The state of a multicomponent mixture requires the specification of composition in addition to temperature and pressure. Mixtures will be introduced in Chapter 8. Until then the focus will be on single components.
Process and Path
The thermodynamic plane of pure substance is represented by two axes, T and P. A point on this plane represents a state, its coordinates corresponding to the temperature and pressure of the system. The typical problem in thermodynamics involves a system undergoing a change of state: a fixed amount of material at temperature TA and pressure PA is subjected to heating/cooling, compression/expansion, or other treatments to final state (TC, PC). A change of state is called a process. On the thermodynamic plane, a process is depicted by a path, namely, a line of successive states that connect the initial and final state (see Figure 1-6). Conversely, any line on this plane represents a process that can be realized experimentally. Two processes that are represented by simple paths on the TP plane are the constant-pressure (or isobaric) process, and the constant-temperature (or isothermal) process. The constant-pressure process is a straight line drawn at constant pressure (path AB in Figure 1-6); the constant-temperature process is drawn at constant temperature (path BC ). Any two points on the TP plane can be connected using a sequence of isothermal and isobaric paths.
Figure 1-6: Illustration of two different paths (ABC, AB′C ) between the same initial (A)and final (C) states. Paths can be visualized as processes (heating/cooling, compression/expansion) that take place inside a cylinder fitted with a piston.
Processes such as the constant-pressure, constant-temperature, and constant-volume process are called elementary. These are represented by simple paths during which one state variable (pressure, temperature, volume) is held constant. They are also simple to conduct experimentally. One way to do this is using a cylinder fitted with a piston. By fitting the piston with enough weights we can exert any pressure on the contents of the cylinder, and by making the piston movable we allow changes of volume due to heating/cooling to take place while keeping the pressure inside the cylinder constant. To conduct an isothermal process we employ the notion of a heat bath, or heat reservoir. Normally, when a hot system is used to supply heat to a colder one, its temperature drops as a result of the transfer of heat. If we imagine the size of the hot system to approach infinity, any finite transfer of heat to (or from) another system represents an infinitesimal change for the large system and does not change its temperature by any appreciable amount. The ambient air is a practical example of a heat bath with respect to small exchanges of heat. A campfire, for example, though locally hot, has negligible effect on the temperature of the air above the campsite. The rising sun, on the other hand, changes the air temperature appreciably. Therefore, the notion of an “infinite” bath must be understood as relative to the amount of heat that is exchanged. A constant-temperature process may be conducted by placing the system into contact with a heat bath. Additionally, the process must be conducted in small steps to allow for continuous thermal equilibration. The constant-volume process requires that the volume occupied by the system remain constant. This can be easily accomplished by confining an amount of substance in a rigid vessel that is completely filled. Finally, the adiabatic process may be conducted by placing thermal insulation around the system to prevent the exchange of heat.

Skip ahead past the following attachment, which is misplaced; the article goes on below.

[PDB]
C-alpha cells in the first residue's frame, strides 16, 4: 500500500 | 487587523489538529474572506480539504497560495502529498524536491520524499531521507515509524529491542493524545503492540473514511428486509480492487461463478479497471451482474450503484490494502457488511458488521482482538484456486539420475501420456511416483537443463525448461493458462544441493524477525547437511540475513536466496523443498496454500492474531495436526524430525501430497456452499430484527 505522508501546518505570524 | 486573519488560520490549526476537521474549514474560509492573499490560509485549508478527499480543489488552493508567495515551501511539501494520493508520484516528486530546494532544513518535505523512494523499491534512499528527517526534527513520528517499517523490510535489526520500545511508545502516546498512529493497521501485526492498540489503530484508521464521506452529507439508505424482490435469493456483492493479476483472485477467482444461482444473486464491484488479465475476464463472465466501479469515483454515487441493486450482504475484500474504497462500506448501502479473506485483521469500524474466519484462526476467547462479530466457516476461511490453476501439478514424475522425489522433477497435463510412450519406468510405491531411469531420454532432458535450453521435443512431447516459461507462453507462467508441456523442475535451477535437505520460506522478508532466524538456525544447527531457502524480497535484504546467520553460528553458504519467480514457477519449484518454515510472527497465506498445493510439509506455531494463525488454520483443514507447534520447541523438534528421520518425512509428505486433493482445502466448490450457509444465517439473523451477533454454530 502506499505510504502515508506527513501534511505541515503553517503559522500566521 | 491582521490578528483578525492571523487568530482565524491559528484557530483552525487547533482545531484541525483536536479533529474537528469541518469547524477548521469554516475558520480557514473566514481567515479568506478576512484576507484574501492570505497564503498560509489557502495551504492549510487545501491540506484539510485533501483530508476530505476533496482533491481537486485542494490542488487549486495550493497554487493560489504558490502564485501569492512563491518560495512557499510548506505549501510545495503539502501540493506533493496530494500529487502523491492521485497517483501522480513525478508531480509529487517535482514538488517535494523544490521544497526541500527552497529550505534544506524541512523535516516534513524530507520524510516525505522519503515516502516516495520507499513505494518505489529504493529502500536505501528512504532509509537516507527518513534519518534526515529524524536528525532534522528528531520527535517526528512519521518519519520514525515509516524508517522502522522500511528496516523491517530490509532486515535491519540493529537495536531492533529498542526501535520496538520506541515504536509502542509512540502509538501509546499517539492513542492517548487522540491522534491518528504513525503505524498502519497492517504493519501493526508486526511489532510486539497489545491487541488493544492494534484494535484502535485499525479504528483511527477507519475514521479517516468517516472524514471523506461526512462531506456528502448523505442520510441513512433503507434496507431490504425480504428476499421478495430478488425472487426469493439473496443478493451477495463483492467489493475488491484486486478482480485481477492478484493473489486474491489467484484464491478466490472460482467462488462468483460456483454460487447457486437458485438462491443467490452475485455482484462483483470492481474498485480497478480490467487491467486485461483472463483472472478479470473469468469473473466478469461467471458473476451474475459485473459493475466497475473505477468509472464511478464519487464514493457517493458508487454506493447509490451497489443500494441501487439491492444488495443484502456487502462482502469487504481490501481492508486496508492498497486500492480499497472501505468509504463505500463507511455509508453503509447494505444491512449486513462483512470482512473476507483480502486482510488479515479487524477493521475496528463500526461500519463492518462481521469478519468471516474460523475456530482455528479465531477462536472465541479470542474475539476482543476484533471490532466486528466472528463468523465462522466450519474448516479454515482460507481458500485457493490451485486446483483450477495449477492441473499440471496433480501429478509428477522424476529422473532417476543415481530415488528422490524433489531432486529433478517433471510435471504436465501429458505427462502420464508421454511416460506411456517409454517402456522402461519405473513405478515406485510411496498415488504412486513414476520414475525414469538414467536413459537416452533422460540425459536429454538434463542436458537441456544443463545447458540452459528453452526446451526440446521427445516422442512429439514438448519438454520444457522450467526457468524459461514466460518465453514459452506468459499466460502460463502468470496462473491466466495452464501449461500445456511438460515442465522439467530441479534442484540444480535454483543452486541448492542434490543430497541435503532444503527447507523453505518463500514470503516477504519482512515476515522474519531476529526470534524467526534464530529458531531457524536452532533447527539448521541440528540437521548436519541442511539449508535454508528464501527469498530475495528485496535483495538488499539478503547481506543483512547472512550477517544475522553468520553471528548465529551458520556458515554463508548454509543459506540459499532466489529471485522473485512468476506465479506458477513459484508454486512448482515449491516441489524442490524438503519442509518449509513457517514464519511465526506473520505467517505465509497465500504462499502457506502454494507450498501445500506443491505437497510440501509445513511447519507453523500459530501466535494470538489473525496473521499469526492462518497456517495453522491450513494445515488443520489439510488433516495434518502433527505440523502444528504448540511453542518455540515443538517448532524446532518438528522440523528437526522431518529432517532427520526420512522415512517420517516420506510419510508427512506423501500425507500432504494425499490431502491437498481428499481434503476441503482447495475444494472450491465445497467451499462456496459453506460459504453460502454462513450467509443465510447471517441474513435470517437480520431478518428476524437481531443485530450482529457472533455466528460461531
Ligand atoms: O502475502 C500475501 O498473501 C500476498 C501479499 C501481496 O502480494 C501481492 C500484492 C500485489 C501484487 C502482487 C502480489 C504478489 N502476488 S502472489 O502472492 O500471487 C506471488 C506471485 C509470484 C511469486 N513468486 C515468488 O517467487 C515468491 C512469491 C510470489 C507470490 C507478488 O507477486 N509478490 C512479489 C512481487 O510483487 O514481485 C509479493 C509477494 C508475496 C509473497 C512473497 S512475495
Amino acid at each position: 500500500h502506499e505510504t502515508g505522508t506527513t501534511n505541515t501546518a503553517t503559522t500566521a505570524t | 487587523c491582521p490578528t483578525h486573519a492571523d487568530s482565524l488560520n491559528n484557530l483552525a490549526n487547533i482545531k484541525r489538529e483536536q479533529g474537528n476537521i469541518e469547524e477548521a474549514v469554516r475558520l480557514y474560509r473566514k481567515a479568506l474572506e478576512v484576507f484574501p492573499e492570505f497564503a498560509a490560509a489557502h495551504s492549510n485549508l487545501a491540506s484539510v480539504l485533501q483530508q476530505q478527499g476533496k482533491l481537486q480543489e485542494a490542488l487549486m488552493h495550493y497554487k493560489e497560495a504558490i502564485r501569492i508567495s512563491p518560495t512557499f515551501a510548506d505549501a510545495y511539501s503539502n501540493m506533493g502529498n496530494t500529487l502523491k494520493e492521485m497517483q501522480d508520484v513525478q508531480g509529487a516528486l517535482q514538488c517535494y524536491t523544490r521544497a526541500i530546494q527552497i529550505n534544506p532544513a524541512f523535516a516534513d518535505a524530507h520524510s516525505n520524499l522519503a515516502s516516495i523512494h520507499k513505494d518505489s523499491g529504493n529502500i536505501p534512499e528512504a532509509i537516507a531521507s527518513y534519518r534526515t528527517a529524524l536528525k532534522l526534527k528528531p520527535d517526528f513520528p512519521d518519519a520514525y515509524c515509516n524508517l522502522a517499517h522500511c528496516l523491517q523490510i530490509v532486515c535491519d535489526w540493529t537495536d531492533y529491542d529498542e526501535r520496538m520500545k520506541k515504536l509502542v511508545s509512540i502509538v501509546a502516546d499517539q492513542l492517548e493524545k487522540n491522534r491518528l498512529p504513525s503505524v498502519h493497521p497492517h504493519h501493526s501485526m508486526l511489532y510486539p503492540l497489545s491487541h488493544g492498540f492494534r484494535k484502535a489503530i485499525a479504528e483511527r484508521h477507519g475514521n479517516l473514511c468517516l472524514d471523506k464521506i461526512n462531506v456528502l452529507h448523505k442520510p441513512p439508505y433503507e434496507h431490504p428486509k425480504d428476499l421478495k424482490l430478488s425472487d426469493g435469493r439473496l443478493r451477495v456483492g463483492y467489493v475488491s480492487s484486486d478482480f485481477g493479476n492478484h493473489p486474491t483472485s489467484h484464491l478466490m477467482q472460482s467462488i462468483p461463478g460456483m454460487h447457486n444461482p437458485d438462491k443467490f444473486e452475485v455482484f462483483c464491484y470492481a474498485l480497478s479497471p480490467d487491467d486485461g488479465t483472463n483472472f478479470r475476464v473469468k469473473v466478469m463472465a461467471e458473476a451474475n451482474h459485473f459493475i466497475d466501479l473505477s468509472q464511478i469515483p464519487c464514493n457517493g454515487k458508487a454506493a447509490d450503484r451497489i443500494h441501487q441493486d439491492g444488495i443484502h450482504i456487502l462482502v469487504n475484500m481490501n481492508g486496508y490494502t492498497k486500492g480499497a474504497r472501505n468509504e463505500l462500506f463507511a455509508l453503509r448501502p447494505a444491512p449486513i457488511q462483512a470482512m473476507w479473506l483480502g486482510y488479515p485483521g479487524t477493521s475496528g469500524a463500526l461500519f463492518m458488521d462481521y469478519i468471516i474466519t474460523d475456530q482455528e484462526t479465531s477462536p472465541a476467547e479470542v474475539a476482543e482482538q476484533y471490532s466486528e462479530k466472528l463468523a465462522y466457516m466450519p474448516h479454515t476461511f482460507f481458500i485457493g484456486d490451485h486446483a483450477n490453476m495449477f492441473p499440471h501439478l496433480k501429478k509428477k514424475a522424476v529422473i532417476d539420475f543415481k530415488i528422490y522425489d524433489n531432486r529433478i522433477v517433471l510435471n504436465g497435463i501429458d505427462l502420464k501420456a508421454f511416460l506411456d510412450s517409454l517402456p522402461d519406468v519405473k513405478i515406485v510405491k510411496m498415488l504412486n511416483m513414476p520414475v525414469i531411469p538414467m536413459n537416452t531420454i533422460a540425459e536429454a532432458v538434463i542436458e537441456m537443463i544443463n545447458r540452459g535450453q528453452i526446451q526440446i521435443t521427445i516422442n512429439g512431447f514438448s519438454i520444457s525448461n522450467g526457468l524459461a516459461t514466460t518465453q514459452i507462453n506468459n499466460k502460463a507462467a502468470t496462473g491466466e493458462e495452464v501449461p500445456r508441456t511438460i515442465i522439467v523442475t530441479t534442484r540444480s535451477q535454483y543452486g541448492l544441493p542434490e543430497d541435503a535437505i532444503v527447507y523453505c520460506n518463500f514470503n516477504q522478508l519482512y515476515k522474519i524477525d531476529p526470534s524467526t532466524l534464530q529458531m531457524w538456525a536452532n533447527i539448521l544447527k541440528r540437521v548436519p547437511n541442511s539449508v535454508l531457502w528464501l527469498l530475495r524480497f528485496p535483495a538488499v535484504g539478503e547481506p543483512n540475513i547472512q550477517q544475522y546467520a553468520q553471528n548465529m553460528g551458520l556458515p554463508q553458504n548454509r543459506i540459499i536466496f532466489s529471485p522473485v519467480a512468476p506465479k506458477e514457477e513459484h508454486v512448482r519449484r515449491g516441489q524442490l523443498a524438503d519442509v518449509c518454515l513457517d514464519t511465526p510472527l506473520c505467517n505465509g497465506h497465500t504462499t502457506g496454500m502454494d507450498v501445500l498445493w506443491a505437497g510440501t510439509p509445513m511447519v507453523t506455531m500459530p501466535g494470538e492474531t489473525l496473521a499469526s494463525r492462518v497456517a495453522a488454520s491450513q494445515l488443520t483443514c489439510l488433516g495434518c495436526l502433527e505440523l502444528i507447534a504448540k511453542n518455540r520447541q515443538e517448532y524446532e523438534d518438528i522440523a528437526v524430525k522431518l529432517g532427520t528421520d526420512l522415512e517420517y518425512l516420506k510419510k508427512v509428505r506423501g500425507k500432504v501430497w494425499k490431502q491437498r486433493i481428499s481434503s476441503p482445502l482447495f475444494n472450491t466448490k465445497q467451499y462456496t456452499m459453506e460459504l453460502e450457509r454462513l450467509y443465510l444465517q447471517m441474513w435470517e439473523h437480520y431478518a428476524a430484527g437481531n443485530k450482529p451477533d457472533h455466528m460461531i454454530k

We will employ cylinder-and-piston arrangement primarily as a mental device that allows us to visualize the mathematical abstraction of a path as a physical process that we could conduct in the laboratory.